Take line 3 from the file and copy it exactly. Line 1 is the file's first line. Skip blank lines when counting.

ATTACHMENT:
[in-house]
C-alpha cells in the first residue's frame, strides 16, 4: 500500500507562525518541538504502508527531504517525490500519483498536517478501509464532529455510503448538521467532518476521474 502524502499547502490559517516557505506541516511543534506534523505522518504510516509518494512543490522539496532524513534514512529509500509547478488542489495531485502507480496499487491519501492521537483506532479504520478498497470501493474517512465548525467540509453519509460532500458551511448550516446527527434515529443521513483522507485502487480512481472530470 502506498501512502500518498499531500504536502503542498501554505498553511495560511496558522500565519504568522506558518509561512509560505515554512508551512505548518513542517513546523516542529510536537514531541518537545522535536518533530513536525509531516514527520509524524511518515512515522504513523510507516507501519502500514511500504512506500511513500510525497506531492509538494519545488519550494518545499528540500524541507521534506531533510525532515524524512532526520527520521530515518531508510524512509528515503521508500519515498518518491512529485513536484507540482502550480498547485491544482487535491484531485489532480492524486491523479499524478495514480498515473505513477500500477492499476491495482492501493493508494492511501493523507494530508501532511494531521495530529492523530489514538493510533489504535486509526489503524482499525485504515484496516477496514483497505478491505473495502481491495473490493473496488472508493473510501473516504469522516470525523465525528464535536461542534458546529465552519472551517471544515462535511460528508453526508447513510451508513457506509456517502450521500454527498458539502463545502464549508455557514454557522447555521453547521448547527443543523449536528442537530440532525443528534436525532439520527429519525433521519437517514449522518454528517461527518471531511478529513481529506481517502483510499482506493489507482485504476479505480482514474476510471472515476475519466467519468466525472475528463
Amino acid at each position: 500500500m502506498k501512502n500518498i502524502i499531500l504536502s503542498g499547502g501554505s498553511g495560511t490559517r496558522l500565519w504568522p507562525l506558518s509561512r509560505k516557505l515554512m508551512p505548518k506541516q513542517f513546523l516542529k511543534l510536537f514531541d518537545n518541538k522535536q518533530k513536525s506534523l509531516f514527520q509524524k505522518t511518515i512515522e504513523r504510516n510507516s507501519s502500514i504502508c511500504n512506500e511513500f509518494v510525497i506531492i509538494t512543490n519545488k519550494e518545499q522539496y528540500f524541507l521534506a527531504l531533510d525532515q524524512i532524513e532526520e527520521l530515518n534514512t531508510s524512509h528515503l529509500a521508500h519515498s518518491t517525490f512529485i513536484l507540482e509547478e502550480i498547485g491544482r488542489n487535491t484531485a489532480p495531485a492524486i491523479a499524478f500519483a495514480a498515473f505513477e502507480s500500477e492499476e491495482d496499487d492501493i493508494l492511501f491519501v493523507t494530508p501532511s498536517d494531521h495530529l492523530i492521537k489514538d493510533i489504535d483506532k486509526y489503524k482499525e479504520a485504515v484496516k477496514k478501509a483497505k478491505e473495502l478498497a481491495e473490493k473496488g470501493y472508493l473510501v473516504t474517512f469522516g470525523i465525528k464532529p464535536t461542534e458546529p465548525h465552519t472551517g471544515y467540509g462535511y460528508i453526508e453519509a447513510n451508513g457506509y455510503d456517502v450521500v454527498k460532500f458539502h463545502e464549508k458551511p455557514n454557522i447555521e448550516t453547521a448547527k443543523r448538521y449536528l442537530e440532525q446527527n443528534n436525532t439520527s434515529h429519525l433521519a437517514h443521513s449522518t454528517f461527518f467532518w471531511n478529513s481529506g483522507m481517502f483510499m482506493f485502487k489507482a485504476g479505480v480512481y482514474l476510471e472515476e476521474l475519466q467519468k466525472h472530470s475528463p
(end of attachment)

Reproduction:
Amino acid at each position: 500500500m502506498k501512502n500518498i502524502i499531500l504536502s503542498g499547502g501554505s498553511g495560511t490559517r496558522l500565519w504568522p507562525l506558518s509561512r509560505k516557505l515554512m508551512p505548518k506541516q513542517f513546523l516542529k511543534l510536537f514531541d518537545n518541538k522535536q518533530k513536525s506534523l509531516f514527520q509524524k505522518t511518515i512515522e504513523r504510516n510507516s507501519s502500514i504502508c511500504n512506500e511513500f509518494v510525497i506531492i509538494t512543490n519545488k519550494e518545499q522539496y528540500f524541507l521534506a527531504l531533510d525532515q524524512i532524513e532526520e527520521l530515518n534514512t531508510s524512509h528515503l529509500a521508500h519515498s518518491t517525490f512529485i513536484l507540482e509547478e502550480i498547485g491544482r488542489n487535491t484531485a489532480p495531485a492524486i491523479a499524478f500519483a495514480a498515473f505513477e502507480s500500477e492499476e491495482d496499487d492501493i493508494l492511501f491519501v493523507t494530508p501532511s498536517d494531521h495530529l492523530i492521537k489514538d493510533i489504535d483506532k486509526y489503524k482499525e479504520a485504515v484496516k477496514k478501509a483497505k478491505e473495502l478498497a481491495e473490493k473496488g470501493y472508493l473510501v473516504t474517512f469522516g470525523i465525528k464532529p464535536t461542534e458546529p465548525h465552519t472551517g471544515y467540509g462535511y460528508i453526508e453519509a447513510n451508513g457506509y455510503d456517502v450521500v454527498k460532500f458539502h463545502e464549508k458551511p455557514n454557522i447555521e448550516t453547521a448547527k443543523r448538521y449536528l442537530e440532525q446527527n443528534n436525532t439520527s434515529h429519525l433521519a437517514h443521513s449522518t454528517f461527518f467532518w471531511n478529513s481529506g483522507m481517502f483510499m482506493f485502487k489507482a485504476g479505480v480512481y482514474l476510471e472515476e476521474l475519466q467519468k466525472h472530470s475528463p